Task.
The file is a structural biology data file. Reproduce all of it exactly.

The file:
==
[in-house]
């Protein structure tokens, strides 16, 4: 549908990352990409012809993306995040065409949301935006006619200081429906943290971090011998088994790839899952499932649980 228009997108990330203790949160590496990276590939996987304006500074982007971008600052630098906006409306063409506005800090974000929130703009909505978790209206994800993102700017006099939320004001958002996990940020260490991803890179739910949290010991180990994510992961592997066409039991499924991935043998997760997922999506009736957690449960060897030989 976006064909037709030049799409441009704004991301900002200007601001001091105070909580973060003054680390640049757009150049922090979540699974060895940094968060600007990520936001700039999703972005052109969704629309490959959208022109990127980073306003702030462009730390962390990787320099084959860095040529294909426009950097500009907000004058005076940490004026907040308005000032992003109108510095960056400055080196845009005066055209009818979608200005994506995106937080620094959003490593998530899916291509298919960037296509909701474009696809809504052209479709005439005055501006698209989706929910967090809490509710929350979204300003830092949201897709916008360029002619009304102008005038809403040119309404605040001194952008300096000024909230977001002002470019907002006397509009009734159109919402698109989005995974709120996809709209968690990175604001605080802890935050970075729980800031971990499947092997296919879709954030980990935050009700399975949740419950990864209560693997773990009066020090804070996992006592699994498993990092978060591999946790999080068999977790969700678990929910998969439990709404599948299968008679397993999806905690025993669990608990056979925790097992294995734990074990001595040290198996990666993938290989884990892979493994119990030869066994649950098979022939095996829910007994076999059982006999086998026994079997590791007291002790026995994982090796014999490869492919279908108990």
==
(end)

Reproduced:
[in-house]
């Protein structure tokens, strides 16, 4: 549908990352990409012809993306995040065409949301935006006619200081429906943290971090011998088994790839899952499932649980 228009997108990330203790949160590496990276590939996987304006500074982007971008600052630098906006409306063409506005800090974000929130703009909505978790209206994800993102700017006099939320004001958002996990940020260490991803890179739910949290010991180990994510992961592997066409039991499924991935043998997760997922999506009736957690449960060897030989 976006064909037709030049799409441009704004991301900002200007601001001091105070909580973060003054680390640049757009150049922090979540699974060895940094968060600007990520936001700039999703972005052109969704629309490959959208022109990127980073306003702030462009730390962390990787320099084959860095040529294909426009950097500009907000004058005076940490004026907040308005000032992003109108510095960056400055080196845009005066055209009818979608200005994506995106937080620094959003490593998530899916291509298919960037296509909701474009696809809504052209479709005439005055501006698209989706929910967090809490509710929350979204300003830092949201897709916008360029002619009304102008005038809403040119309404605040001194952008300096000024909230977001002002470019907002006397509009009734159109919402698109989005995974709120996809709209968690990175604001605080802890935050970075729980800031971990499947092997296919879709954030980990935050009700399975949740419950990864209560693997773990009066020090804070996992006592699994498993990092978060591999946790999080068999977790969700678990929910998969439990709404599948299968008679397993999806905690025993669990608990056979925790097992294995734990074990001595040290198996990666993938290989884990892979493994119990030869066994649950098979022939095996829910007994076999059982006999086998026994079997590791007291002790026995994982090796014999490869492919279908108990």